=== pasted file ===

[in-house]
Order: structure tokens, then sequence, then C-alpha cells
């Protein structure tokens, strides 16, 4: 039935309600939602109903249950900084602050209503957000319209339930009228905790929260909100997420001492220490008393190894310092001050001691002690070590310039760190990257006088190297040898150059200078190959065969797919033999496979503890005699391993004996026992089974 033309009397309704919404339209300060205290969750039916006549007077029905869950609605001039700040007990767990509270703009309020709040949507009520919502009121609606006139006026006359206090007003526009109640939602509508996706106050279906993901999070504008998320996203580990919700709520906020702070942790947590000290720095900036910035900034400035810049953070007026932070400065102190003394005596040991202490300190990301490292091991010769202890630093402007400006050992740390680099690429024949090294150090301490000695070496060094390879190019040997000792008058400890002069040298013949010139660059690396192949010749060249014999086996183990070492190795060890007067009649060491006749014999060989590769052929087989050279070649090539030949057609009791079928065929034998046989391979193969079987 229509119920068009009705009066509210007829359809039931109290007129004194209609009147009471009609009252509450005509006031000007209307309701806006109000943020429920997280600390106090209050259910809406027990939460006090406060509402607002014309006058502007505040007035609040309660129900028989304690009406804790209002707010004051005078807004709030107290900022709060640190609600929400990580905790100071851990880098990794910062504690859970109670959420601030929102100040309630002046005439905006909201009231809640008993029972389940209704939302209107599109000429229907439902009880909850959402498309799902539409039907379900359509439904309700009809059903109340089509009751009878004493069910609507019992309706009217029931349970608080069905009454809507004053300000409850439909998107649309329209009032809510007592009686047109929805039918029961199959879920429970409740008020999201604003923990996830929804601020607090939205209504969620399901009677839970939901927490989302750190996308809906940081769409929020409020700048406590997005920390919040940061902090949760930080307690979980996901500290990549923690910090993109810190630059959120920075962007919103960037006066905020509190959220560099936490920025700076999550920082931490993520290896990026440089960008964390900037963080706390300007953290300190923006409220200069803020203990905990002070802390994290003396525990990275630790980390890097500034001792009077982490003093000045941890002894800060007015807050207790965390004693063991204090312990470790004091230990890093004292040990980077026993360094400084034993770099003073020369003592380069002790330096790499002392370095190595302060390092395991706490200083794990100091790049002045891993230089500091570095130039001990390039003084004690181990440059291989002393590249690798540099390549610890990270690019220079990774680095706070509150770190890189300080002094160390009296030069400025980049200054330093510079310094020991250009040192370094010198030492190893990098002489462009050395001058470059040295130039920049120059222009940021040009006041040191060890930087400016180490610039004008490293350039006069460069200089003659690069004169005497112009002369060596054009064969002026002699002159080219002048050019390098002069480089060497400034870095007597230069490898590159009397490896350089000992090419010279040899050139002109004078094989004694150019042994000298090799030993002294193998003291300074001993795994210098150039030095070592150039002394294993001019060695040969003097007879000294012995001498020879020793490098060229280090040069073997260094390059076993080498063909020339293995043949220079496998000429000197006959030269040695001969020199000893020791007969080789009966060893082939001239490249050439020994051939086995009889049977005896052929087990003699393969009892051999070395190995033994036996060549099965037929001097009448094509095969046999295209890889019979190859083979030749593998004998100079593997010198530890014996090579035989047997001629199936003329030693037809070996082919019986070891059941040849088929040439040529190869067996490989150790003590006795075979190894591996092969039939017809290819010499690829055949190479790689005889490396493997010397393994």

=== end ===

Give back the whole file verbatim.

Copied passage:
[in-house]
Order: structure tokens, then sequence, then C-alpha cells
């Protein structure tokens, strides 16, 4: 039935309600939602109903249950900084602050209503957000319209339930009228905790929260909100997420001492220490008393190894310092001050001691002690070590310039760190990257006088190297040898150059200078190959065969797919033999496979503890005699391993004996026992089974 033309009397309704919404339209300060205290969750039916006549007077029905869950609605001039700040007990767990509270703009309020709040949507009520919502009121609606006139006026006359206090007003526009109640939602509508996706106050279906993901999070504008998320996203580990919700709520906020702070942790947590000290720095900036910035900034400035810049953070007026932070400065102190003394005596040991202490300190990301490292091991010769202890630093402007400006050992740390680099690429024949090294150090301490000695070496060094390879190019040997000792008058400890002069040298013949010139660059690396192949010749060249014999086996183990070492190795060890007067009649060491006749014999060989590769052929087989050279070649090539030949057609009791079928065929034998046989391979193969079987 229509119920068009009705009066509210007829359809039931109290007129004194209609009147009471009609009252509450005509006031000007209307309701806006109000943020429920997280600390106090209050259910809406027990939460006090406060509402607002014309006058502007505040007035609040309660129900028989304690009406804790209002707010004051005078807004709030107290900022709060640190609600929400990580905790100071851990880098990794910062504690859970109670959420601030929102100040309630002046005439905006909201009231809640008993029972389940209704939302209107599109000429229907439902009880909850959402498309799902539409039907379900359509439904309700009809059903109340089509009751009878004493069910609507019992309706009217029931349970608080069905009454809507004053300000409850439909998107649309329209009032809510007592009686047109929805039918029961199959879920429970409740008020999201604003923990996830929804601020607090939205209504969620399901009677839970939901927490989302750190996308809906940081769409929020409020700048406590997005920390919040940061902090949760930080307690979980996901500290990549923690910090993109810190630059959120920075962007919103960037006066905020509190959220560099936490920025700076999550920082931490993520290896990026440089960008964390900037963080706390300007953290300190923006409220200069803020203990905990002070802390994290003396525990990275630790980390890097500034001792009077982490003093000045941890002894800060007015807050207790965390004693063991204090312990470790004091230990890093004292040990980077026993360094400084034993770099003073020369003592380069002790330096790499002392370095190595302060390092395991706490200083794990100091790049002045891993230089500091570095130039001990390039003084004690181990440059291989002393590249690798540099390549610890990270690019220079990774680095706070509150770190890189300080002094160390009296030069400025980049200054330093510079310094020991250009040192370094010198030492190893990098002489462009050395001058470059040295130039920049120059222009940021040009006041040191060890930087400016180490610039004008490293350039006069460069200089003659690069004169005497112009002369060596054009064969002026002699002159080219002048050019390098002069480089060497400034870095007597230069490898590159009397490896350089000992090419010279040899050139002109004078094989004694150019042994000298090799030993002294193998003291300074001993795994210098150039030095070592150039002394294993001019060695040969003097007879000294012995001498020879020793490098060229280090040069073997260094390059076993080498063909020339293995043949220079496998000429000197006959030269040695001969020199000893020791007969080789009966060893082939001239490249050439020994051939086995009889049977005896052929087990003699393969009892051999070395190995033994036996060549099965037929001097009448094509095969046999295209890889019979190859083979030749593998004998100079593997010198530890014996090579035989047997001629199936003329030693037809070996082919019986070891059941040849088929040439040529190869067996490989150790003590006795075979190894591996092969039939017809290819010499690829055949190479790689005889490396493997010397393994």